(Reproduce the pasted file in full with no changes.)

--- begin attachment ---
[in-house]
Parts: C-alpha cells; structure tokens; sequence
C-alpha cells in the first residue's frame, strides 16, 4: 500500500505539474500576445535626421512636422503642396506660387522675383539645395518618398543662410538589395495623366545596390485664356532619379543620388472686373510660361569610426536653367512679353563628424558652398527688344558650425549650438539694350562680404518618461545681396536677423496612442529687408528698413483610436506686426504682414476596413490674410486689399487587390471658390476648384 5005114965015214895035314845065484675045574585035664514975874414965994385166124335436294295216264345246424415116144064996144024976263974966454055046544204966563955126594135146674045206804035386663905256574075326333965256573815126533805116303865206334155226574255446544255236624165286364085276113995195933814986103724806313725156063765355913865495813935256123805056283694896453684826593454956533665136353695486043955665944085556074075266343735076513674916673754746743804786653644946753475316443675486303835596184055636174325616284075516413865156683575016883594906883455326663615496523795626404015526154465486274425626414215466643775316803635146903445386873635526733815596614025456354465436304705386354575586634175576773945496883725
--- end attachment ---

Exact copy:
[in-house]
Parts: C-alpha cells; structure tokens; sequence
C-alpha cells in the first residue's frame, strides 16, 4: 500500500505539474500576445535626421512636422503642396506660387522675383539645395518618398543662410538589395495623366545596390485664356532619379543620388472686373510660361569610426536653367512679353563628424558652398527688344558650425549650438539694350562680404518618461545681396536677423496612442529687408528698413483610436506686426504682414476596413490674410486689399487587390471658390476648384 5005114965015214895035314845065484675045574585035664514975874414965994385166124335436294295216264345246424415116144064996144024976263974966454055046544204966563955126594135146674045206804035386663905256574075326333965256573815126533805116303865206334155226574255446544255236624165286364085276113995195933814986103724806313725156063765355913865495813935256123805056283694896453684826593454956533665136353695486043955665944085556074075266343735076513674916673754746743804786653644946753475316443675486303835596184055636174325616284075516413865156683575016883594906883455326663615496523795626404015526154465486274425626414215466643775316803635146903445386873635526733815596614025456354465436304705386354575586634175576773945496883725